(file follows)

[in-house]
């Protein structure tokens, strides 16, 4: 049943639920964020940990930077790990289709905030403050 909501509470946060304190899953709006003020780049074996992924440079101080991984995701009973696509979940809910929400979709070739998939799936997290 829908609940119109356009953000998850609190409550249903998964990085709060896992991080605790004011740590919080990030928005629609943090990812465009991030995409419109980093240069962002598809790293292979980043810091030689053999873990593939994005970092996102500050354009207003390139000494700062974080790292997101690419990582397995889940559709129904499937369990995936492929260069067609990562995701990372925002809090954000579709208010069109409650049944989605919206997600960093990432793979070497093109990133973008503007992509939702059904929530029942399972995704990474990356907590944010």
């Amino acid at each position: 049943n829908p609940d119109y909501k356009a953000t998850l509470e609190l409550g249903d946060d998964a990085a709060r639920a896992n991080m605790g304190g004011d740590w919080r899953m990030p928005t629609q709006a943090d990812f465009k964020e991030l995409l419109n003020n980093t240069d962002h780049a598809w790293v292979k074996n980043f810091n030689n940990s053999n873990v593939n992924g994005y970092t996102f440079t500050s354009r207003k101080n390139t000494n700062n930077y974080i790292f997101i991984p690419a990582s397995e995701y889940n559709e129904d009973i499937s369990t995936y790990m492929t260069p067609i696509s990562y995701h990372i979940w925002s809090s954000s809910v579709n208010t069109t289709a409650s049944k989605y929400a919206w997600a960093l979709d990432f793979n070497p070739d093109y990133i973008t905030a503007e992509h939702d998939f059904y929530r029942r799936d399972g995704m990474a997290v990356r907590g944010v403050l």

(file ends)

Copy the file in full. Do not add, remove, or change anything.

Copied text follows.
[in-house]
């Protein structure tokens, strides 16, 4: 049943639920964020940990930077790990289709905030403050 909501509470946060304190899953709006003020780049074996992924440079101080991984995701009973696509979940809910929400979709070739998939799936997290 829908609940119109356009953000998850609190409550249903998964990085709060896992991080605790004011740590919080990030928005629609943090990812465009991030995409419109980093240069962002598809790293292979980043810091030689053999873990593939994005970092996102500050354009207003390139000494700062974080790292997101690419990582397995889940559709129904499937369990995936492929260069067609990562995701990372925002809090954000579709208010069109409650049944989605919206997600960093990432793979070497093109990133973008503007992509939702059904929530029942399972995704990474990356907590944010």
């Amino acid at each position: 049943n829908p609940d119109y909501k356009a953000t998850l509470e609190l409550g249903d946060d998964a990085a709060r639920a896992n991080m605790g304190g004011d740590w919080r899953m990030p928005t629609q709006a943090d990812f465009k964020e991030l995409l419109n003020n980093t240069d962002h780049a598809w790293v292979k074996n980043f810091n030689n940990s053999n873990v593939n992924g994005y970092t996102f440079t500050s354009r207003k101080n390139t000494n700062n930077y974080i790292f997101i991984p690419a990582s397995e995701y889940n559709e129904d009973i499937s369990t995936y790990m492929t260069p067609i696509s990562y995701h990372i979940w925002s809090s954000s809910v579709n208010t069109t289709a409650s049944k989605y929400a919206w997600a960093l979709d990432f793979n070497p070739d093109y990133i973008t905030a503007e992509h939702d998939f059904y929530r029942r799936d399972g995704m990474a997290v990356r907590g944010v403050l």